# Topic 13 Chi-Square test for independence

So far, we tested the correlation between two continuous variables. Now, we want to test for a correlation between two (or more) categorical variables. For this, we use the Chi-Square Test of Independence.

I will not go over the calculations for this test.

Here, what matters most is to know when to use it and how to interpret the results.

## 13.1 Assumptions

The main assumption we need to care about is the following:

**Independence assumption**: There must be no relationship between the variables in each group.

- This is not simple to test.
- Usually, we assume it holds if each group is composed of observations from different units. In other words, there must be no individual that belongs to both groups.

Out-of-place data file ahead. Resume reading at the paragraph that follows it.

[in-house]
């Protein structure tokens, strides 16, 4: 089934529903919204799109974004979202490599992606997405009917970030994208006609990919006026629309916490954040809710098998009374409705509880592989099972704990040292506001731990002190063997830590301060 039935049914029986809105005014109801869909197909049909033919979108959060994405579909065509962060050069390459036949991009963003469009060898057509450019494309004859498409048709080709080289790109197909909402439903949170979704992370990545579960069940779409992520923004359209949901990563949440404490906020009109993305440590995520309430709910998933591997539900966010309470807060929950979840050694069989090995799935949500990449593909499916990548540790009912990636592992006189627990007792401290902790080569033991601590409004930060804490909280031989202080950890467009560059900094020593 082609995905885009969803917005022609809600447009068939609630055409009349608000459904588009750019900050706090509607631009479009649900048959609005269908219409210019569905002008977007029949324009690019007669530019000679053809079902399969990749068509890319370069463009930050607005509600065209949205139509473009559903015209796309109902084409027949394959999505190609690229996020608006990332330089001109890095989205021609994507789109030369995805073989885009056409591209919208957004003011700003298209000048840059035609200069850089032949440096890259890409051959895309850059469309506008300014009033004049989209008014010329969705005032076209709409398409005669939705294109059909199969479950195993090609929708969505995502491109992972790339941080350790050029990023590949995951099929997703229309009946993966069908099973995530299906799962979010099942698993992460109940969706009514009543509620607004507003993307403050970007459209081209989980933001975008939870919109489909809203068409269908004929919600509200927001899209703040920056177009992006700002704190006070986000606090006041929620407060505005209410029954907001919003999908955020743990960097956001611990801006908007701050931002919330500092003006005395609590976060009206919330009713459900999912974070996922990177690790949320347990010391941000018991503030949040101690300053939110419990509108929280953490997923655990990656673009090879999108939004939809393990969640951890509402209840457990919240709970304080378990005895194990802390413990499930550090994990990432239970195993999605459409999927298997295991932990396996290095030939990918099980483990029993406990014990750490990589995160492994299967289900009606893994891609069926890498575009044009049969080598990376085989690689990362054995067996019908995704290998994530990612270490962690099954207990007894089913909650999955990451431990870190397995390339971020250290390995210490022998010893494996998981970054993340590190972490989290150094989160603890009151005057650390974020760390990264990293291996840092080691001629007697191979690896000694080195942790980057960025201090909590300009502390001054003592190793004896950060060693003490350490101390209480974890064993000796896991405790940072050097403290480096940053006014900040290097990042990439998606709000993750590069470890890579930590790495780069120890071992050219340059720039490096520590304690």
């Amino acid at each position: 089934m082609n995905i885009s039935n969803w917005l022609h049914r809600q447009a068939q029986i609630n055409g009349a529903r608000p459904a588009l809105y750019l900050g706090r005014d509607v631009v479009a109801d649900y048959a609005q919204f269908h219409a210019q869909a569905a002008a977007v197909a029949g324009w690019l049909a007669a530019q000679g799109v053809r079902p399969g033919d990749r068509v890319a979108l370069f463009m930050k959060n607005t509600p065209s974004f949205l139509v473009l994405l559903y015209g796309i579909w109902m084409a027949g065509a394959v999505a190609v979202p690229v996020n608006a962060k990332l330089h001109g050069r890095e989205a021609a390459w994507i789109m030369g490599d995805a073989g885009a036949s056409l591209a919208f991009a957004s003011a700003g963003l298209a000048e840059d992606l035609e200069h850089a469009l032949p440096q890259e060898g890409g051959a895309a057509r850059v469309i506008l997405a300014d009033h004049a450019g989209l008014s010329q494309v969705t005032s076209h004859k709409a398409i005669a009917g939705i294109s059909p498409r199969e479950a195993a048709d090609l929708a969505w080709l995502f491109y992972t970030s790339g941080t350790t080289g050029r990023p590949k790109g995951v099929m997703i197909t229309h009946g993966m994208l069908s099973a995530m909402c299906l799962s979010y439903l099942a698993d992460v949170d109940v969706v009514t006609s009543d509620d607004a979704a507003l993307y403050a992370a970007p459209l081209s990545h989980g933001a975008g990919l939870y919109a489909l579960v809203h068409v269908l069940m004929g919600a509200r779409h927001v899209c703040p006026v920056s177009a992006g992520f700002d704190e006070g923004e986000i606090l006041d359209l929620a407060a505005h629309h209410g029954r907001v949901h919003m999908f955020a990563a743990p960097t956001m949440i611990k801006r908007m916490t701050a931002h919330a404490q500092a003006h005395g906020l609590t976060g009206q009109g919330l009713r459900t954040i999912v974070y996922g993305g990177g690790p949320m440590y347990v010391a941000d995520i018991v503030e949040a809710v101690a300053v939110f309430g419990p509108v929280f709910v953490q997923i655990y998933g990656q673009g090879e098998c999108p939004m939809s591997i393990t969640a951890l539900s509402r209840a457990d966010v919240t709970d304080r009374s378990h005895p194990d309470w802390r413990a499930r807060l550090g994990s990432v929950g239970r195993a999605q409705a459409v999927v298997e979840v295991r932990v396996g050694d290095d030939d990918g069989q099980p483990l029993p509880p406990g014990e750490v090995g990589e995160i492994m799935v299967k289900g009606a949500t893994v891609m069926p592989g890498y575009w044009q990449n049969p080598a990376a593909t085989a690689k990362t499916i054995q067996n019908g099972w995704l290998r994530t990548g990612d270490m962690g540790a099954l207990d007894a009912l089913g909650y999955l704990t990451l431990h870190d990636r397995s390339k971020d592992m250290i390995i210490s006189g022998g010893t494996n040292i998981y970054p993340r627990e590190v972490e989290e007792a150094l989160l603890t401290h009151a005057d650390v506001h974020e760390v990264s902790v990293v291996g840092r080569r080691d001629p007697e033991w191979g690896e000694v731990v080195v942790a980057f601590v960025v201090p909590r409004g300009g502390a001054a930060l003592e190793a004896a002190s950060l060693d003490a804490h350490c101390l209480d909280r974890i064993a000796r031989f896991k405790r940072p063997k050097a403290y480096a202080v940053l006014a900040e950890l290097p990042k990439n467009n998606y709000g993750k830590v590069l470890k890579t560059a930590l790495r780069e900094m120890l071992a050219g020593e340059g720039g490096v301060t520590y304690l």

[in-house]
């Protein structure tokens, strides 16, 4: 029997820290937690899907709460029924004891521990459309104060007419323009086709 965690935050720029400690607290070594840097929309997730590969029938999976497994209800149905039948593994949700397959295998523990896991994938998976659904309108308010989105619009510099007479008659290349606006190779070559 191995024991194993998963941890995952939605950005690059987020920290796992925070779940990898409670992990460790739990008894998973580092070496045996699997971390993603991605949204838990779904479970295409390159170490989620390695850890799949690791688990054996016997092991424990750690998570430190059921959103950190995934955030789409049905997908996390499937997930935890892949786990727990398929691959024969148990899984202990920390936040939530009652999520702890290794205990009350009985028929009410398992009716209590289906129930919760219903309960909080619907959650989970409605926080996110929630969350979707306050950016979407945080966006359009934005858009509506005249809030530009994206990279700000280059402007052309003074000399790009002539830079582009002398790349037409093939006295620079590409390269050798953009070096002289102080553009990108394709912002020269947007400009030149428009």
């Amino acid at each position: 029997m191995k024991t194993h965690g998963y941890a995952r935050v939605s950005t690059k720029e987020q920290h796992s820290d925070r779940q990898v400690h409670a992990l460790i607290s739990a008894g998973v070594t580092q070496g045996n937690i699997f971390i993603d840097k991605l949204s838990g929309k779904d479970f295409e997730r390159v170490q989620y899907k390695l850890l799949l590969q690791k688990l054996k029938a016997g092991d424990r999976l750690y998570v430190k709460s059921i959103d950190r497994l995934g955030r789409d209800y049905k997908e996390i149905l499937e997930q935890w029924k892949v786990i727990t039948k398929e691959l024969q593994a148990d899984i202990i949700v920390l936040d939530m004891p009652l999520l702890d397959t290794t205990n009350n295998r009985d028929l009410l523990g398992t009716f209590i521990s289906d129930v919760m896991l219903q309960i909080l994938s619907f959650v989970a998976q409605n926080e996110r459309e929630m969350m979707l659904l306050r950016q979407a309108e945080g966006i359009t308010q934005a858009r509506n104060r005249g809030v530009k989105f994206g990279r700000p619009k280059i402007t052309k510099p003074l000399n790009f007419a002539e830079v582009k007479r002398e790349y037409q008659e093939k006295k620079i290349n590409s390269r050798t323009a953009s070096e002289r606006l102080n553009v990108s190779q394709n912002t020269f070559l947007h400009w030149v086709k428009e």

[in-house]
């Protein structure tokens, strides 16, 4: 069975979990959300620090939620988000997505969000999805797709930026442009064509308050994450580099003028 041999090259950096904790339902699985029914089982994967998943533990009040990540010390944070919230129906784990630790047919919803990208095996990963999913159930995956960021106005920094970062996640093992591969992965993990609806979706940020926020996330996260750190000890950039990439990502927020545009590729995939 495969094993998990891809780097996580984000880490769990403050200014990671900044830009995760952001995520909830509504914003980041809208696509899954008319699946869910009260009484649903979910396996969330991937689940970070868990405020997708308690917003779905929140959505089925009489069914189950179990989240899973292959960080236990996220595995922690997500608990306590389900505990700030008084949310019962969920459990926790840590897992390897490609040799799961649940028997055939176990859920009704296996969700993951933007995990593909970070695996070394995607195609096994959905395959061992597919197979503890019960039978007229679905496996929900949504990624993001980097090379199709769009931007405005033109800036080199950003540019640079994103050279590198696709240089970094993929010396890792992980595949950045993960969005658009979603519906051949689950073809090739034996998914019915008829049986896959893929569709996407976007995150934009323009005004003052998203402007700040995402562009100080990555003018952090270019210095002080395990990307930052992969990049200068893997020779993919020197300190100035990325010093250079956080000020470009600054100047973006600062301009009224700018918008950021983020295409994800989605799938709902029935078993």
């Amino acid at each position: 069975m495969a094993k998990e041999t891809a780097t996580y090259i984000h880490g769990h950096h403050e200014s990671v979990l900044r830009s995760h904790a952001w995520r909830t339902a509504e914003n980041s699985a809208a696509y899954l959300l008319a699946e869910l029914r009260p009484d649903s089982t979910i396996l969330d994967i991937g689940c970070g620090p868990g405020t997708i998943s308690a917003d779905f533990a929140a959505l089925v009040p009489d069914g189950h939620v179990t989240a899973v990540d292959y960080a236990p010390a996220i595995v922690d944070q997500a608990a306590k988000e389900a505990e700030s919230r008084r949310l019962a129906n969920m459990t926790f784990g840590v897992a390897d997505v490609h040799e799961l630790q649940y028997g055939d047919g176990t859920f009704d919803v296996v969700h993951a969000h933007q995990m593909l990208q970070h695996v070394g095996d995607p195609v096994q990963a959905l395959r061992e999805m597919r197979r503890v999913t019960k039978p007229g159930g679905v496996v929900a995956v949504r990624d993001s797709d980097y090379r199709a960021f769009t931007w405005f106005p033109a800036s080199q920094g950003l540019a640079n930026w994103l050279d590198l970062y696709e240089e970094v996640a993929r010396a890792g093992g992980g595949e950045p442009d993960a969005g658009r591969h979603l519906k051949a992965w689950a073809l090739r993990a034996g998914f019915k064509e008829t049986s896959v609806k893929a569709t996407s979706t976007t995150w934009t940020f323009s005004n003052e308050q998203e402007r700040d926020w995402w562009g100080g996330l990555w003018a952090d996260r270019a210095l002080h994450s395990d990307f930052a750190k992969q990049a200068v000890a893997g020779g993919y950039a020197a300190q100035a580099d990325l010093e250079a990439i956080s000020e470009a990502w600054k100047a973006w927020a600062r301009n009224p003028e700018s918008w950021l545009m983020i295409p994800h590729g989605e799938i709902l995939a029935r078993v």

## 13.2 Interpretation

- Null hypothesis: Variable1 is independent of Variable2. In other words, there is no association between the variables.
- Alternative hypothesis: Variable1 is associated with Variable2

Once you calculate your test, you look at the p-value of your Chi-square coefficient to check if it is statistically significant.

As before, if it is statistically significant, then we reject the null hypothesis.

Note that your degrees of freedom depend on the size of the cross tabulation table (as you saw in lecture):

\[df=(Rows - 1)(Columns - 1)\]

Where rows and columns represent the number of categories in each categorical variable.

## 13.3 Example

I will demonstrate using the “health_data.sav” dataset.

Is heart attack associated with health status?